Sussex Police have been criticised for the way they handled an allegation of sexual abuse against Jimmy Savile while the disgraced TV presenter was still alive.

The director for public prosecution’s Principal Legal Advisor, Alison Levitt QC, examined complaints made to the police about the former Top of the Pop presenter.

Ms Levitt concluded prosecutions might have been possible if prosecutors and police had acted differently.

Ms Levitt said she found Sussex Police detectives had dissuaded a young woman form Worthing from supporting a prosecution.

In her report Ms Levitt said the Sussex Police detective constable investigating her case in 2008 “left her in no doubt as to how difficult it would be for a prosecution to take place because Jimmy Savile was a “big celebrity”; she said to me the police had told her no one would believe her.

She remembered DC T telling her that because he had plenty of money, Jimmy Savile would have the best lawyers, it would all take place in a “big court in London” and his lawyers would make “mincemeat” of her.

“She also got the clear impression from the police that she would be publicly branded a liar and that her name would be all over the newspapers, particularly if she 'lost the case'".

Ms Levitt’s report also found the Worthing victim also said she had not been informed about other victims who had come forward in Surrey, that had she gone ahead with a prosecution she would have been entitled to anonymity and  had she known that information she might have been prepared to cooperate in a prosecution.

'Difficult circumstances'

Sussex Police said they acknowledged the findings of the DPP’s report and accepted their officers may have inadvertently dissuaded the victim from supporting any prosecution.

But added “it can be difficult in such circumstances to achieve the balance between supporting and reassuring a victim, whilst providing honest advice about the prosecution process and standard of evidence needed.”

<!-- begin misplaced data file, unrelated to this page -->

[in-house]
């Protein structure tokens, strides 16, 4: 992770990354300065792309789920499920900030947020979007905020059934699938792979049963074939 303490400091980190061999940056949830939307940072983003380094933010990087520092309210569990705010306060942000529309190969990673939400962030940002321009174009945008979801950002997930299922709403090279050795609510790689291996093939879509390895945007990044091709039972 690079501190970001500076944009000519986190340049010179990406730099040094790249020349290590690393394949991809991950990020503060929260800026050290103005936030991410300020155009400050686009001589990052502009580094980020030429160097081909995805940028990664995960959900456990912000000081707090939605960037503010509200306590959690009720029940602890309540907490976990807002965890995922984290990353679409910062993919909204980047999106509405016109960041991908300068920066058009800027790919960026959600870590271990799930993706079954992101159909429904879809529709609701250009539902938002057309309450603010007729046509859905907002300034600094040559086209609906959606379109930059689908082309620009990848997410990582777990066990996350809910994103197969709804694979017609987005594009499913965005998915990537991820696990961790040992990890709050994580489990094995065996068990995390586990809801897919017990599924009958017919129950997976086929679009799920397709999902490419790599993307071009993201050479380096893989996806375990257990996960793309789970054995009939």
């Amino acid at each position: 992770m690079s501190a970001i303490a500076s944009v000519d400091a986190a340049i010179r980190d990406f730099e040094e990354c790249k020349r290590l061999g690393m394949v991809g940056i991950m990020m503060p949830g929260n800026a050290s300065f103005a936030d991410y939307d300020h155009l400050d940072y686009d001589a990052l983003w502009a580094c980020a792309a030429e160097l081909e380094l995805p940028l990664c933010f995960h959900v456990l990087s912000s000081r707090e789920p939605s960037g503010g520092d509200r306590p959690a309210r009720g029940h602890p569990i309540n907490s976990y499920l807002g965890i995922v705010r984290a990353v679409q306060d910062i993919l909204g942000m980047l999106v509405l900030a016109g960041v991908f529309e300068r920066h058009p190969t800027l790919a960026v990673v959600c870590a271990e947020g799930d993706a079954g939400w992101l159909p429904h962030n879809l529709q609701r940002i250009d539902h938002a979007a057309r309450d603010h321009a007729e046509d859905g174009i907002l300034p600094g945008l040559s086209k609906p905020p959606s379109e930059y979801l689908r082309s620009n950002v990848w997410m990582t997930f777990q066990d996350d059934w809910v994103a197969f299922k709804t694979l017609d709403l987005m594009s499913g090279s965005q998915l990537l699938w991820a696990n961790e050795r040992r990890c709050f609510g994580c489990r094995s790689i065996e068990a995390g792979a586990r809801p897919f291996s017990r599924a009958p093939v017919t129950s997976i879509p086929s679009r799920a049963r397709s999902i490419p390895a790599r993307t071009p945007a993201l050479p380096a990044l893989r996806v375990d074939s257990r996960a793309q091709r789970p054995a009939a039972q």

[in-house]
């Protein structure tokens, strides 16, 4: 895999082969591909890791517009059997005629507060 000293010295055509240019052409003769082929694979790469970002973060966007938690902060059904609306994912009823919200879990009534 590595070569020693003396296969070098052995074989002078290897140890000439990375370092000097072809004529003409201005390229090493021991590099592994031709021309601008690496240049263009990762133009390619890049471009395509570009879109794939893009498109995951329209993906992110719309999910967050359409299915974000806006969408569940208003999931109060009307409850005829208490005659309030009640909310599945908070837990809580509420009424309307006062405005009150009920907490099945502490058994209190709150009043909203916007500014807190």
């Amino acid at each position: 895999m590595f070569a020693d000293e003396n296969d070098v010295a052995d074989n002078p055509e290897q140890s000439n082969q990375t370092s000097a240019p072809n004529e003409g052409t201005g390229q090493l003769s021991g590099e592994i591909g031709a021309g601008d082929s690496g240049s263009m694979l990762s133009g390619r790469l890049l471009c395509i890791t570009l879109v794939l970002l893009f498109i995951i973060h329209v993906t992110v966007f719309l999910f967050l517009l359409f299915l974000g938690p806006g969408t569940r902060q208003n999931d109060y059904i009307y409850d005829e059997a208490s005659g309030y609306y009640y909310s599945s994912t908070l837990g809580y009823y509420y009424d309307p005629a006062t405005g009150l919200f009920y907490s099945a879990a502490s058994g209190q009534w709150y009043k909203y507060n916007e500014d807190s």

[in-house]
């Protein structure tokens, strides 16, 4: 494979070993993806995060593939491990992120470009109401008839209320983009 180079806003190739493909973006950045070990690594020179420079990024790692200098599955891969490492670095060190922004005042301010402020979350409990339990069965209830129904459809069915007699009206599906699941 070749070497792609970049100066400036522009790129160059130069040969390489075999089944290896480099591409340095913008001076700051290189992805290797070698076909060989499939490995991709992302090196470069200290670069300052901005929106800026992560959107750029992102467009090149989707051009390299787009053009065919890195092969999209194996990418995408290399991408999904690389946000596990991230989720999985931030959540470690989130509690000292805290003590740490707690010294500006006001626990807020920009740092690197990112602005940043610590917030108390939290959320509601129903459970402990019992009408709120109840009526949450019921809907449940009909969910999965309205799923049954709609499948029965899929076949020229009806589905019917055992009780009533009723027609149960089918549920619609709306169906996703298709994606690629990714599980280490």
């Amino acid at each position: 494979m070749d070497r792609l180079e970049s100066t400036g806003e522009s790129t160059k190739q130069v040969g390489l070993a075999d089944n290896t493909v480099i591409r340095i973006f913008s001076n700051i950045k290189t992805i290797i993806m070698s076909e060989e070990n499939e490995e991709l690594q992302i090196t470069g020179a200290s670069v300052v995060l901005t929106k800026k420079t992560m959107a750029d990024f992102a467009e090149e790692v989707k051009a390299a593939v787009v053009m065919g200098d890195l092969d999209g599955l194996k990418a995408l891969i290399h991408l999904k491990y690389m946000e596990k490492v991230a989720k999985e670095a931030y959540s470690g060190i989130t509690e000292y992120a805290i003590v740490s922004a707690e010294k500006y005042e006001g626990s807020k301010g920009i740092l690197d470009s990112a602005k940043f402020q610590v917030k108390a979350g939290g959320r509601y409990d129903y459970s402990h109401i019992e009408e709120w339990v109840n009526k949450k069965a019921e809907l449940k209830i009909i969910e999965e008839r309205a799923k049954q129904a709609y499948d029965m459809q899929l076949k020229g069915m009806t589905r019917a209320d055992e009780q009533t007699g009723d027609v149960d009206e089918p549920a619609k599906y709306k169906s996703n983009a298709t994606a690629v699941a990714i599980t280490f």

Deputy Chief Constable Giles York said: “Our priority is to be both professional and compassionate, with a focus on achieving the best outcome for victims and respecting their wishes.

“We welcome the DPP’s statement including the finding that the Sussex Police case was handled by experienced and committed officers, who acted in good faith, seeking to apply the correct principles.

"We also recognise that we could have done better and are committed to honest reflection and learning lessons for the future.

Reviewed information

“As soon as publicity about Jimmy Savile developed in October 2012 - before the DPP initiated his review - we started our own detailed Internal Management Review; including reviewing all of the available material, revisiting the victim in Sussex and speaking to the officers involved. A summary of that Review is available.

‘The DPP’s Statement today will help both police and prosecutors further improve how we respond to cases of sexual assault, whether current or historic.

‘We put victim care first and reflect on our actions and we note that the DPP’s Full Report is based on partial information.

Considering report

"We would have welcomed the opportunity to engage with the review and provide full access to our people and information, as we are doing with a similar review being conducted by Her Majesty’s Inspectorate of Constabulary’.

‘We will now carefully consider the full content of the DPP’s Full Report, with a view to updating our own policies where appropriate.

"We also pledge to work closely with the CPS and ACPO to take forward the broader ideas and proposals made in the DPP’s Statement today.

‘Meanwhile, I must reassure victims that they should continue to have the confidence to come forward and report this horrendous type of crime.

"We will always attempt to seek justice, even if many years have passed. We carry out many such investigations which often result in substantial sentences.

Read the full report to the Director of Public prosecutions here:

Details from a second report released today by Scotland Yard and the NSPCC can be found in The Argus report: Extent of Jimmy Savile's abuse revealed in new reports.

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